By Paul Broadbent, Chief Executive of the Gangmasters and Labour Abuse Authority (GLAA)
What would you do if later today you were to discover Health and Safety rules were being flouted on a regular basis inside your restaurant?
Or what if you became aware of a culture of bullying and harassment towards colleagues at your hotel or pub?
What would your response be if you witnessed someone being discriminated against because of their ethnicity, religion or gender?
And you’d do so, not simply because all three of those things are illegal and the law demands it, but because they are morally reprehensible and you have a duty not to look the other way.
So, why do so many people (and organisations) turn a blind eye to modern slavery and forced labour?
I suspect it’s a combination of things; maybe they’re in denial about it happening on their doorstep, are afraid to confront it for fear of their business being caught up in an investigation or, more damningly, they are aware but choose to say nothing because it’s commercially convenient.
Whatever the reason, the simple fact is they are all excuses; and they are excuses that won’t wash in the eyes of the law any longer.
Modern slavery is abhorrent; it is described by the Prime Minister as ‘the greatest human rights issue of our time.’
And it is happening right now in businesses up and down the country.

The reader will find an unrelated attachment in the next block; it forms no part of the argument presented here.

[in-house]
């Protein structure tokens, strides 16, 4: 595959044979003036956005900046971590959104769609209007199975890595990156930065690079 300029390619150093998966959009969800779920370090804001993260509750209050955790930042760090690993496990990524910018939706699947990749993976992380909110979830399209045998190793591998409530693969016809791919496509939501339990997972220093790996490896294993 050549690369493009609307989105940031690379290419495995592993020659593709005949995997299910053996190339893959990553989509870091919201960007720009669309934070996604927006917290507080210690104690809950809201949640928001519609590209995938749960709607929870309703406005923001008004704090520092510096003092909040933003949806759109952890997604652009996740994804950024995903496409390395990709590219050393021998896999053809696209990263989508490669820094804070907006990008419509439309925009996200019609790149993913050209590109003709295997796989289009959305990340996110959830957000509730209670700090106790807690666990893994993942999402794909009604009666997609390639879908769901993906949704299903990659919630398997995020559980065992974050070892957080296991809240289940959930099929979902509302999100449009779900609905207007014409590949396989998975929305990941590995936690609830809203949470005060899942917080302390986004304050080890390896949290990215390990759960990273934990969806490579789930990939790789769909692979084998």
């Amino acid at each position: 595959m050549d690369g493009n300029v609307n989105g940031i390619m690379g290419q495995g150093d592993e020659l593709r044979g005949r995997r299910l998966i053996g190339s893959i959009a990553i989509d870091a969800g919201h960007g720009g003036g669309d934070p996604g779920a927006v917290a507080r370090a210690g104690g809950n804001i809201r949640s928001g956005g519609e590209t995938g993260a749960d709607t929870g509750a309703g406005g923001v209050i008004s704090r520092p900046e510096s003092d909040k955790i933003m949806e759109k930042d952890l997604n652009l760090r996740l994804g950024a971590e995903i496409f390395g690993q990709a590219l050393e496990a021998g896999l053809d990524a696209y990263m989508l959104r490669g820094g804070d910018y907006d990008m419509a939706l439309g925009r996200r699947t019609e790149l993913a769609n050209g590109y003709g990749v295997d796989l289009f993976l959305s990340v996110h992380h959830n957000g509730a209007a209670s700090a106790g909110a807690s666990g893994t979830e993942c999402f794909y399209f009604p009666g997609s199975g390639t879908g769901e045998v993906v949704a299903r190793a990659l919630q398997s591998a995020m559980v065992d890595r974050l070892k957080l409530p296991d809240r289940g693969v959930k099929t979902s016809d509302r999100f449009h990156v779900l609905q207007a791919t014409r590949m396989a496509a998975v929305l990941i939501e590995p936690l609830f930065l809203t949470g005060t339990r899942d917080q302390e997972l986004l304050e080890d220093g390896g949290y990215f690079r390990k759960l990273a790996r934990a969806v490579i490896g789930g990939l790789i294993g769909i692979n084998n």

Thousands of people being forced to work for little or no pay, often in appalling conditions and with the threat of violence hanging over them if they step out of line.
Much of it is controlled by organised crime gangs who have links to drug smuggling, guns and violence.
They know full well the enormous profits that can be made from using people as a commodity.
And the added ‘bonus’ was, until recently, the risks for them were much lower.
Imagine the police response to a van being stopped on the motorway and found to contain drugs or firearms.
Those involved would undoubtedly face long prison sentences.
Now, picture the same van being stopped, only this time the driver is simply carrying half a dozen people.
The chances of being arrested are much less unless there are any firm suspicions that something’s amiss and the van would be allowed to go on its way. Except the people inside may well have been trafficked into the UK and are being forced to work.
That’s precisely why organised crime gangs have moved into human trafficking, modern slavery and labour exploitation; it’s lucrative and the risks are low.
Thankfully, that’s beginning to change. The criminal justice system is rising to the challenge of the threat posed by modern slavery and is fighting back.
It is estimated that there are between 10,000-13,000 slaves in the UK but there may be many more.
Slavery and labour exploitation has infiltrated legitimate supply chains from retail, construction, care homes and the food sector.
And yes, it’s also happening right now within the hotel and hospitality industry.
How do we know? Well, my organisation - the Gangmasters Licensing Authority (GLA) - has carried out risk analysis of labour exploitation across the UK. And our research shows the hospitality sector has been infiltrated by slavers and exploiters.